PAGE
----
Re: [TLS] Last Call: <draft-ietf-tls-applayerprotoneg-03.txt> (Transport Layer Security (TLS) Application Layer Protocol Negotiation Extension) to Proposed Standard

Watson Ladd <> Sat, 14 December 2013 00:47 UTC

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Date: Fri, 13 Dec 2013 16:47:23 -0800
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From: Watson Ladd <>
To: "Stephan Friedl (sfriedl)" <>
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Subject: Re: [TLS] Last Call: <draft-ietf-tls-applayerprotoneg-03.txt> (Transport Layer Security (TLS) Application Layer Protocol Negotiation Extension) to Proposed Standard
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On Fri, Dec 13, 2013 at 4:28 PM, Stephan Friedl (sfriedl)
<> wrote:
> I fear that there is a perception that ALPN leaks information like a sieve and NPN doesn't leak at all.  Both extensions leak information in plain text - they just leak different information.
> NPN leaks the entire list of protocols available on a host/port combination and encrypts the single protocol selected by the client.  When watching a single TLS negotiation using NPN, a passive attacker knows all the protocols exposed by a server and therefore has a big head start on identifying the single protocol chosen by the client as well as assessing a server for potential vulnerabilities to exploit - effectively an instant port scan.  In contrast ALPN has the client advertising the protocols it supports in plaintext and has the server's selection of a protocol returned in plaintext.  In ALPN the entire list of protocols supported by a given host on a given port is never revealed during a single TLS negotiation.

Clients are much more interesting to watch than servers. So long as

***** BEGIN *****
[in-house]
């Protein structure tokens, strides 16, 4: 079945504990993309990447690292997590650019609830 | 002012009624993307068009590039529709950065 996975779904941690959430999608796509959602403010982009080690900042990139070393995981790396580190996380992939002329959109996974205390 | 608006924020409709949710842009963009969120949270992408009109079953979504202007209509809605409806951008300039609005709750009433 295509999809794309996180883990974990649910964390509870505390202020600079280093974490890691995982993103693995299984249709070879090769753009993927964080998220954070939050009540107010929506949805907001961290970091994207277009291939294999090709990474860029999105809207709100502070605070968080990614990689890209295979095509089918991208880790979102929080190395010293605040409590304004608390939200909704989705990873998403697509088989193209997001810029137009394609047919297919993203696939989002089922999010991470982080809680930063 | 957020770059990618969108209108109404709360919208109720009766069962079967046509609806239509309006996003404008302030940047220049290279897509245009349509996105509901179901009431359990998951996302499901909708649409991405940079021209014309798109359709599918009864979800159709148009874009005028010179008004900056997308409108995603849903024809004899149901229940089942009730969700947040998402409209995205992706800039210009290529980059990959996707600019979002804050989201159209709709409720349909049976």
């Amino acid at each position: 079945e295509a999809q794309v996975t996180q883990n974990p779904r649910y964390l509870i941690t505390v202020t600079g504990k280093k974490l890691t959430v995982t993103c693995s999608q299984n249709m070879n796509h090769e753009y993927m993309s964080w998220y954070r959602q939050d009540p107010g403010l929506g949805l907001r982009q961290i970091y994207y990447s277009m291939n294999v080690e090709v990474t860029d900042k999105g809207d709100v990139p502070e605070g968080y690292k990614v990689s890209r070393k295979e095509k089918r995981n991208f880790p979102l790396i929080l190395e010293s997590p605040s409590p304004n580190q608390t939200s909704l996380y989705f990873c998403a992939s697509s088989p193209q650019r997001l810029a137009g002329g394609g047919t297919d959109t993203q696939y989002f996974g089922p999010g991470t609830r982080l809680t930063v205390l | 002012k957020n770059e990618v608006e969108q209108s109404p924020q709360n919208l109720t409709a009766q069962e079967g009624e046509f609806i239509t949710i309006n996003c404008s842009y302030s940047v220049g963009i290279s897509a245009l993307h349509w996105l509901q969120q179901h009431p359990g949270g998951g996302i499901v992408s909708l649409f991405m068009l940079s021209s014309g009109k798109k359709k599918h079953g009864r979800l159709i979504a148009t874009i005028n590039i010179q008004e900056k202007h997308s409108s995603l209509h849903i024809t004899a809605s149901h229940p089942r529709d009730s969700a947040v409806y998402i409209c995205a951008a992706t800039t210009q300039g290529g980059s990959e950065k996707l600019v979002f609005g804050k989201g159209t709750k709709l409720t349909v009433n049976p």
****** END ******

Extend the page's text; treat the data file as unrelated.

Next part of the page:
ALPN and NPN are negotiating among a small number of protocol versions
this doesn't matter. But if we include various options in HTTP this
makes fingerprinting easier if they are exposed in ALPN. Scanning for
what a server supports looks like a bunch of diverse clients
connecting: it isn't going to get noticed anyway. But knowing that a
client supports the latest Firefox+a particular extension because it
has support for a protocol over 443 is very useful. I don't think the
extra few bits matter, but we should remind everyone that they should
be very few bits. (In particular the inevitable hack advertising IRC
support via ALPN is a terrible idea).

> Also, I agree with Yoav's take on ALPN as simple networking and not a 'cryptographic protocol'.  All ALPN does is provides the protocol to be used for a connection when the port number is no longer definitive.  ALPN is a plain, vanilla extension - whereas NPN does introduce some non-standard twists to TLS extension practice in that the negotiation is not encapsulated in the hello messages and that it introduces a padded handshake message between the ChangeCipherSpec and Finished messages.

ALPN needs to be negotiated and tied into the session. Otherwise you
can have fun playing wrong protocol with right authority games.

Watson Ladd